I actually prefer the company of those who live free of pretension and overwhelming concern of how they look or what others think of them. It’s so much more liberating to enjoy the pursuit of inspiration rather than having a perpetual comparison to the lives of others as the determinant of our level of happiness. I think a common characteristic of many Mensans is to think with an open mind, of possibilities and interpretations, rather than the presumption of having all the answers, though it’s by no means a universal enlightenment among the membership. The membership requirement is merely a commonality in an otherwise bountiful sea of human variety. I’ll never be a four-minute miler, yet I have little fear than those speedsters are looking down their noses at slothful sluggards like myself who are potentially diluting the gene pool of pedestrian alacrity. It’s really just a number after all….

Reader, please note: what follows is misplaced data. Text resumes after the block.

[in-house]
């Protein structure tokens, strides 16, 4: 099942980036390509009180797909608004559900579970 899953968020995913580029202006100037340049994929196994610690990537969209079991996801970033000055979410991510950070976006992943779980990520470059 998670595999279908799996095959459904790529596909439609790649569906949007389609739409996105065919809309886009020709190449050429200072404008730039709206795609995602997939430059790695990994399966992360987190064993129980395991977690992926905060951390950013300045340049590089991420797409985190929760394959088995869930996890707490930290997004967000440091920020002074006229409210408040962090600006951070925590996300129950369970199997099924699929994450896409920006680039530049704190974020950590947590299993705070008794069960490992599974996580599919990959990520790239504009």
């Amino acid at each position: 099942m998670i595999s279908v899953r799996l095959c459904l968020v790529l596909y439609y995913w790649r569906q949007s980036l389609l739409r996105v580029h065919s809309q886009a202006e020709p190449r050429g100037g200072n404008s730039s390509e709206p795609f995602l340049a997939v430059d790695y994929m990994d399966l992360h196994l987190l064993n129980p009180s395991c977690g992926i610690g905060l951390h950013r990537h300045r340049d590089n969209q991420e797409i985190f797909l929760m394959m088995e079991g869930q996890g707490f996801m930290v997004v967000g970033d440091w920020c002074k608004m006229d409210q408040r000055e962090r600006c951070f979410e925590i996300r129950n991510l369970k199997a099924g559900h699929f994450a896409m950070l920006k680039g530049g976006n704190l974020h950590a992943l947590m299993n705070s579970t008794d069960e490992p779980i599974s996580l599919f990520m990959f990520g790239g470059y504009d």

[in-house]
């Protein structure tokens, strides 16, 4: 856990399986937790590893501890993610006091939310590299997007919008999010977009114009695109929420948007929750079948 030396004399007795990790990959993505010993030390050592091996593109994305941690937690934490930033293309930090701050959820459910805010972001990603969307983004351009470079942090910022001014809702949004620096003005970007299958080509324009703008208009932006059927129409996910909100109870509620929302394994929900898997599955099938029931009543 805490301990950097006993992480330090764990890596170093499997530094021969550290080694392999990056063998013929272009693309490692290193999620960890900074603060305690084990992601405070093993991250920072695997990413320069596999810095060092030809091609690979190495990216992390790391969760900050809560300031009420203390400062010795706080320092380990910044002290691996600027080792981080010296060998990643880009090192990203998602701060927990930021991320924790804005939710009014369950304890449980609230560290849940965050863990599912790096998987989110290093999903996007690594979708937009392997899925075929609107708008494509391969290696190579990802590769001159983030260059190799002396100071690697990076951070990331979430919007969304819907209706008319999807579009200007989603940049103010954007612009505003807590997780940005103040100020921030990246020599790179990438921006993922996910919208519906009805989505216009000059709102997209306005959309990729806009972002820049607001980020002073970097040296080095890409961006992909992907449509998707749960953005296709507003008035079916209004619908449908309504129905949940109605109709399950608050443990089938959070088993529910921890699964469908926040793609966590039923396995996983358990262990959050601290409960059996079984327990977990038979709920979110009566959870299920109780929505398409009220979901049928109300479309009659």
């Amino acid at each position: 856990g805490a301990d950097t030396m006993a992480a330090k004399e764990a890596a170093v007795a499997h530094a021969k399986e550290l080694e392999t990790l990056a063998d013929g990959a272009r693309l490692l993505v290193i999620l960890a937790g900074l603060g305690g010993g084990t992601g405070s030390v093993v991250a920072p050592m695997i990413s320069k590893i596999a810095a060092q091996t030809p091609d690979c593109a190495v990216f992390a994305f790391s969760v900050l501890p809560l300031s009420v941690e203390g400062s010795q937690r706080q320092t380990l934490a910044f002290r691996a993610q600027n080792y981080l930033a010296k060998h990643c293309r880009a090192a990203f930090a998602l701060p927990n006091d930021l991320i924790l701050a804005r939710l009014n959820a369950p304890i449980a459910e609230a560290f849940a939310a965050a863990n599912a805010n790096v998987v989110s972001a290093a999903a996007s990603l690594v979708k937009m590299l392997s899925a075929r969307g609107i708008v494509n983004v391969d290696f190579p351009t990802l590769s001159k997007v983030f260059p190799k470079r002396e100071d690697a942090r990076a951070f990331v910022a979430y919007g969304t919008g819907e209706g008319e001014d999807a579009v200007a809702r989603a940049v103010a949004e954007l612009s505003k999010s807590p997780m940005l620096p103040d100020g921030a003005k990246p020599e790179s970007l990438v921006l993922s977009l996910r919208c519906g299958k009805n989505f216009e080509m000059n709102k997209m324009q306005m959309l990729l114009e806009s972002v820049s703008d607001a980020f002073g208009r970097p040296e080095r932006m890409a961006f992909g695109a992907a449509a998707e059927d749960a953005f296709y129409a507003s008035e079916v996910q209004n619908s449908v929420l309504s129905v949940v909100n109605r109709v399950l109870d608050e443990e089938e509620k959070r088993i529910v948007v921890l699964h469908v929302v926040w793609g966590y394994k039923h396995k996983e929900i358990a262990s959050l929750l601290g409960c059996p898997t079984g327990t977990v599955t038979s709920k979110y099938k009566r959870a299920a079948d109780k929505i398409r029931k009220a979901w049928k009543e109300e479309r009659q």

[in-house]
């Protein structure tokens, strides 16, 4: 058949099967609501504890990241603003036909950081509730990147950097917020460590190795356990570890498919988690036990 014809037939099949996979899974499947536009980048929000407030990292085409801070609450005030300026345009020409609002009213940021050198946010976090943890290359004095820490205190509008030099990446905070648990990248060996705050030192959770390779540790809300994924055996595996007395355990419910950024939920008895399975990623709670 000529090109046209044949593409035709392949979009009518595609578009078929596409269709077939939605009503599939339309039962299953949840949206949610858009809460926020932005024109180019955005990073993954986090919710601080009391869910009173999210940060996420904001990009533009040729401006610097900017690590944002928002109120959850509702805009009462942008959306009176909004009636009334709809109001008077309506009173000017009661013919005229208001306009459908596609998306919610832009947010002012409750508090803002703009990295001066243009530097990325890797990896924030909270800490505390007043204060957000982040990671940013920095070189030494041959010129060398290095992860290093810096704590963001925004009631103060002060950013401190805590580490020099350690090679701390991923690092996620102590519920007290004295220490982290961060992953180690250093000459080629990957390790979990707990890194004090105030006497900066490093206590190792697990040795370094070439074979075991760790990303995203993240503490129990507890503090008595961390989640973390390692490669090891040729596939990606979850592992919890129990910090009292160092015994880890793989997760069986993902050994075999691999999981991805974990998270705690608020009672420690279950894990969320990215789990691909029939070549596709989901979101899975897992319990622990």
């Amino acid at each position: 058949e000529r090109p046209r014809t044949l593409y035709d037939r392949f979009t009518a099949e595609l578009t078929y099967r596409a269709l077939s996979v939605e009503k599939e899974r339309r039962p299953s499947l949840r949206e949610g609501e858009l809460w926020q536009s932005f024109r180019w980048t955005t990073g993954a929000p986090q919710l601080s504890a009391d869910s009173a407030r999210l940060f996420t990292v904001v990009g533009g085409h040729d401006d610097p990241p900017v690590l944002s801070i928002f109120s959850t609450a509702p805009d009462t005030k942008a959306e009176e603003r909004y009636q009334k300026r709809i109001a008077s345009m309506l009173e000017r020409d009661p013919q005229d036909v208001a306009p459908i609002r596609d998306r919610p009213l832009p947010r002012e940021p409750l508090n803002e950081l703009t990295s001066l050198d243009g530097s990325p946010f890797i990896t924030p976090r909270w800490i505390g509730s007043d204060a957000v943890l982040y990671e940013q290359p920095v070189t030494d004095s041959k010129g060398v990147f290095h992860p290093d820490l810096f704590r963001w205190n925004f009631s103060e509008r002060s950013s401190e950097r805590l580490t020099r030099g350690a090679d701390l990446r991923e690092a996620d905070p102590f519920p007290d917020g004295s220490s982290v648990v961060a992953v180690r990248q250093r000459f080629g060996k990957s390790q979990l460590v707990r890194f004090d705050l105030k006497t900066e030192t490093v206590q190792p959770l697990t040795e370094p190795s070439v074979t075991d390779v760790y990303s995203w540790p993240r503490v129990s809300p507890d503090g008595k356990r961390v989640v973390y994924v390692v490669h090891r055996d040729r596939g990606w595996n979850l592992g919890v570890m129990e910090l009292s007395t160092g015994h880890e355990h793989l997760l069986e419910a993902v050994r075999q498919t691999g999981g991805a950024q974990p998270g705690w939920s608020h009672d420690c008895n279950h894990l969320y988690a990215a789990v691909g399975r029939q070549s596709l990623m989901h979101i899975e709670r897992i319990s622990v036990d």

14. Ethics might not necessarily be the handmaiden of theology, but properly applied, genuine theology begets noble ethics. And, if you shift one letter two places in “theology”, you get “ethology”.

  15. Oh, and per the topic of this thread, I scored 1420 on my SAT in the Fall of 1980, and such-like.

  16. EMAIL:
    DATE: 05/20/2004 04:51:41
    Ethics is not necessarily the handmaiden of theology.

  17. The scores accepted to get into Mensa are meant to represent the top 2% of IQ scores for a number of standardized intelligence tests. See
    Over time, some tests have been disqualified because the margin of error could result in someone with less than the top 2% of the population getting in… In any case, it is certainly not “easy” for 98% of the population to qualify for Mensa, but it would be easy for a small percentage to qualify. That’s the whole point.

    Also, Mensans that I know have absolutely nothing in common. They come from all political persuations, socio-economic groups, races, ages, careers, interests, fettishes… you name it.